An official website of the United States government
Here's how you know
A .mil website belongs to an official U.S. Department of Defense organization in the United States.
A lock (lock ) or https:// means you’ve safely connected to the .mil website. Share sensitive information only on official, secure websites.

Home : News : News
NEWS | Oct. 16, 2019

U.S. Army Medical Center of Excellence represents at AUSA

By Tish Williamson U.S. Army Medical Center of Excellence Public Affairs

Lt. Col. Justin Avery represented the U.S. Army Medical Center of Excellence, or MEDCoE, during kiosk presentations at a national professional development forum Oct. 14-16 in Washington, D.C.
Avery, who considers San Antonio his hometown, presented information about the MEDCoE, the newest of the Training and Doctrine Command's centers of excellence at the 2019 Association of the United States Army, or AUSA, Annual Meeting and Exposition during the three-day event. Avery is assigned as the Military Deputy for the CoE's newest staff directorate, the TRADOC Capability Manager-Army Health System, or TCM-AHS within the Fielded Force Integration Directorate, or FFID.

TCM-AHS was appointed by the TRADOC Commanding General in August to act as TRADOC's centralized manager for fielded force integrator activities associated with medical commands, brigades, field medical units and the Army Health System.

The theme for the MEDCoE's kiosk is "Army Medicine Starts Here" with a goal to inform AUSA attendees, who may not already be familiar, of the breadth and depth of their mission, current priorities, and initiatives. Visitors to the MEDCoE kiosk will receive information and materials describing how MEDCoE, is responsible to drive Army Medicine into the Army and the Army Profession into Army Medicine's Professionals. They are the proponent for the Army's medical education and training, medical capability development and medical doctrine development and integration.

Several of the center's senior leaders, to include Maj. Gen. Patrick D. Sargent, MEDCoE commander, had other key engagements and professional development opportunities during the annual event, which is attended by approximately 30,000 key leaders from the Army, Department of Defense, Congress and industry partners.

However, Avery feels more pride then pressure to ensure MEDCoE's kiosk within the TRADOC and Army display is interactive, informative and makes a good impression on attendees.

"I'm honored to be selected to represent the Medical Center of Excellence, and be able to articulate to the rest of the Army the importance of the Medical Center, the newly created TRADOC Capability Manager and the importance we bring to the Warfighter," Avery said.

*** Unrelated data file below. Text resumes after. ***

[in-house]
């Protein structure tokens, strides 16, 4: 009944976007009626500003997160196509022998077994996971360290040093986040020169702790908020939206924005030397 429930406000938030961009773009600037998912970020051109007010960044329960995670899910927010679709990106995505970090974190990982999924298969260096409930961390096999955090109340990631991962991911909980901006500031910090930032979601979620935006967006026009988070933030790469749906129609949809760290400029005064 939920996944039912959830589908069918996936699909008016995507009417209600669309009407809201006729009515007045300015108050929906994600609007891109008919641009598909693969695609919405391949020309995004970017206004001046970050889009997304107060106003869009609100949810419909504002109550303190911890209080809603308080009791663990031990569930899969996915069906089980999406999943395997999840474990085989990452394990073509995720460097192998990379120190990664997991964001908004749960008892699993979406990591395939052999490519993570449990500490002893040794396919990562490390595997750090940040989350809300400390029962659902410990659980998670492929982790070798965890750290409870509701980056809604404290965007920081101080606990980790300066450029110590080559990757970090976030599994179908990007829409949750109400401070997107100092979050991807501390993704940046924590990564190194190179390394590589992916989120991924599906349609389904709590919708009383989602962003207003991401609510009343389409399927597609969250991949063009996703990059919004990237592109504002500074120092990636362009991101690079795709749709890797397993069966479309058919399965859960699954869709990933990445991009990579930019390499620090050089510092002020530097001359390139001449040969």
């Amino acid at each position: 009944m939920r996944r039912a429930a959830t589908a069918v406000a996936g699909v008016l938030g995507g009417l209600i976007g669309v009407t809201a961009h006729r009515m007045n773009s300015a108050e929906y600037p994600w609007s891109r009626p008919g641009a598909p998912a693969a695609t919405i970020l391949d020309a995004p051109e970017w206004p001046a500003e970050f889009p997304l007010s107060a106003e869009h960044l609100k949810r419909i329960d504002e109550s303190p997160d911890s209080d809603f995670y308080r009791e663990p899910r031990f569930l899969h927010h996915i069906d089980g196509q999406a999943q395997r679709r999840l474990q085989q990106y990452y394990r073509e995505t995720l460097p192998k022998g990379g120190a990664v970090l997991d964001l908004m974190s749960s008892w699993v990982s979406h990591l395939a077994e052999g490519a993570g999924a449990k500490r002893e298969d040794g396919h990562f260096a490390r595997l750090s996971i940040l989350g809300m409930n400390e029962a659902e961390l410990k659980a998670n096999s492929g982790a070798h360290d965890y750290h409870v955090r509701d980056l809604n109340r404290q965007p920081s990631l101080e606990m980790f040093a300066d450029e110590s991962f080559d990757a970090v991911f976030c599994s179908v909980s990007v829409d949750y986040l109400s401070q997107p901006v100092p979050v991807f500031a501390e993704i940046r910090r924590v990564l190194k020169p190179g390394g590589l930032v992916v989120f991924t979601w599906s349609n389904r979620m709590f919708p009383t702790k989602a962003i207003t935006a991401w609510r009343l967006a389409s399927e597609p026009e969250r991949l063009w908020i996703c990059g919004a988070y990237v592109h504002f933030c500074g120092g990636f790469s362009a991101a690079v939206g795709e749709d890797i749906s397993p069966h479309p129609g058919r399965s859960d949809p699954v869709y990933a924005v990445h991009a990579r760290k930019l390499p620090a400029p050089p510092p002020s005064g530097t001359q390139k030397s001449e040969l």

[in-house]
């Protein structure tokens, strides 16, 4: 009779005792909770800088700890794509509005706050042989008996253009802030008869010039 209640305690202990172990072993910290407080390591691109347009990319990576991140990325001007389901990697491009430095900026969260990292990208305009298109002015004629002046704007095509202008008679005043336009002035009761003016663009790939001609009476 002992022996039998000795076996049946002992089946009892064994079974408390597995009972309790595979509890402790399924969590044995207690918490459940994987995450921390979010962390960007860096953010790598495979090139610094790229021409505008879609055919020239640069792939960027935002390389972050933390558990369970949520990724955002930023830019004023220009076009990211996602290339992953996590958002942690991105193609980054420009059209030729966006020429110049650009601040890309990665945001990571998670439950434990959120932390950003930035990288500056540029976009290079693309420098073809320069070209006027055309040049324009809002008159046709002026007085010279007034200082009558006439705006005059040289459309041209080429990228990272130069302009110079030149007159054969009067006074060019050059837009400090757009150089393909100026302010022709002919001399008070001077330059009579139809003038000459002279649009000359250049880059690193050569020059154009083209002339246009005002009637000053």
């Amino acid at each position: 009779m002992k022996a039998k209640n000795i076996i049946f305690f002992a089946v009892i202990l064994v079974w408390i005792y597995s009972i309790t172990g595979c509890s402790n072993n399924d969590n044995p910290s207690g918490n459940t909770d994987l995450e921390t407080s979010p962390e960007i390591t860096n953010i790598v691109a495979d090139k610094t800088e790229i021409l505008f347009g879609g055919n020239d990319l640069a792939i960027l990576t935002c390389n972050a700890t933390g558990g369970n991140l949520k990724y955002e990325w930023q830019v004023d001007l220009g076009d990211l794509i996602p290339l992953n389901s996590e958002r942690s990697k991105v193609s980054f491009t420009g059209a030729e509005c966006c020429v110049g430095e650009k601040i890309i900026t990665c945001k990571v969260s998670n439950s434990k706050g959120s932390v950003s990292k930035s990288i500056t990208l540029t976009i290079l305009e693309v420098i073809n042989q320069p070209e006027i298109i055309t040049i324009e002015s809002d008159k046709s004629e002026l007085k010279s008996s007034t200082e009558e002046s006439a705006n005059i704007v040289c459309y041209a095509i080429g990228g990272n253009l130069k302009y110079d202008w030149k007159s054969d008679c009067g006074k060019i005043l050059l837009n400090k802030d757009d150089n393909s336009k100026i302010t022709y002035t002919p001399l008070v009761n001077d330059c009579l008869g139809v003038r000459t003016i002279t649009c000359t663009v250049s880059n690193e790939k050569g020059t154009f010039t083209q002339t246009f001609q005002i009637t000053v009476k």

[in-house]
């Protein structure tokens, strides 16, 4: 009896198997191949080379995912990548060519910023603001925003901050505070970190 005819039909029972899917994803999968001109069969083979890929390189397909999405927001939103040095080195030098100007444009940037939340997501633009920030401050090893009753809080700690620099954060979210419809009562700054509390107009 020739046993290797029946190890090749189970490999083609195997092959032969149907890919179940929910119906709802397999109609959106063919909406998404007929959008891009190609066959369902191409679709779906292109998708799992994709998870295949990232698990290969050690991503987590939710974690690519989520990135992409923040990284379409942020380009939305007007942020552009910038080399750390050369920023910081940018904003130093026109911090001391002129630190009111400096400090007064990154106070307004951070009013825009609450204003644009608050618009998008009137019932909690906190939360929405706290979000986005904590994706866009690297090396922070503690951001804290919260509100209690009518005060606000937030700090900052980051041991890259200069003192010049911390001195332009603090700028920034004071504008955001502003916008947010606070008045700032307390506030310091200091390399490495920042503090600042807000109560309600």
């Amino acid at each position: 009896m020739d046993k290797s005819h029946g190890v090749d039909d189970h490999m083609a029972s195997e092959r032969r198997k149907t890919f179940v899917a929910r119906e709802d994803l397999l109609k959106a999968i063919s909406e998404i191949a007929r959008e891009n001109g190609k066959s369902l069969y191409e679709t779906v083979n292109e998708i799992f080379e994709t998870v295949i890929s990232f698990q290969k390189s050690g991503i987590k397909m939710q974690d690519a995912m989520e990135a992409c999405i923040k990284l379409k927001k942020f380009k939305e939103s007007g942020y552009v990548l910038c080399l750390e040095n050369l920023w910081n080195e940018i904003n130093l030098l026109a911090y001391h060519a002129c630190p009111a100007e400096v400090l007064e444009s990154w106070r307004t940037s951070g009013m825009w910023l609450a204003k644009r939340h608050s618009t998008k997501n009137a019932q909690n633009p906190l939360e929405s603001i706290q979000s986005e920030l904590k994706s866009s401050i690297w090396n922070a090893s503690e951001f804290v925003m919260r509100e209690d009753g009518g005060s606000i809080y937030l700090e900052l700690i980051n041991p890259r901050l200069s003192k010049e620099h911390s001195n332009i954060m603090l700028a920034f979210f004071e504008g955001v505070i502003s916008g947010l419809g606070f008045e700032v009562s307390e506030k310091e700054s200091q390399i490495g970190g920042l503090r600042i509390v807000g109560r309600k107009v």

Under the MEDCoE, as charged by TRADOC, the TCM-AHS is the modernization proponent and the capability developer for all things medical. TCM-AHS coordinates, integrates, and synchronizes doctrine, organization, training, materiel, leadership and education, personnel, facilities and policy, or DOTMLPF-P domain activities in support of the Army Health System as a whole.

"Our mission is critically important to ensure our medical force gets the right capabilities, the right training, the right equipment, and the right personnel to do the wartime operational medicine mission as well as ensuring that our force is medically ready," Avery said.

An aeromedical evacuation, or MEDEVAC pilot by trade for nearly 20 years, Avery said he is most proud of the capability development he has been involved in over the last five years. When he is not manning the MEDCoE display, he said he is looking forward to hearing presenters at AUSA's warrior's corner and getting the opportunity to visit some of the hundreds of exhibits that will be available when he is not manning the kiosk.

During AUSA, Avery was joined by Sgt. 1st Class Hunter Black, a highly experienced combat medic with a background in special operations and several combat deployments. Black represents the MEDCoE's Directorate of Simulations, or DOS. Created earlier this year, MEDCoE's DOS works closely with TCM-AHS to push forward with advancements and innovations in Army Medicine.

"The lasting impact of the work we have been fortunate to have been involved in means a great deal to me because it will affect the future of Army Medicine and the Army over the next 10 to 20 years," Avery added.

The theme for the 2019 AUSA was "America's Army: Ready Now, Investing in the Future."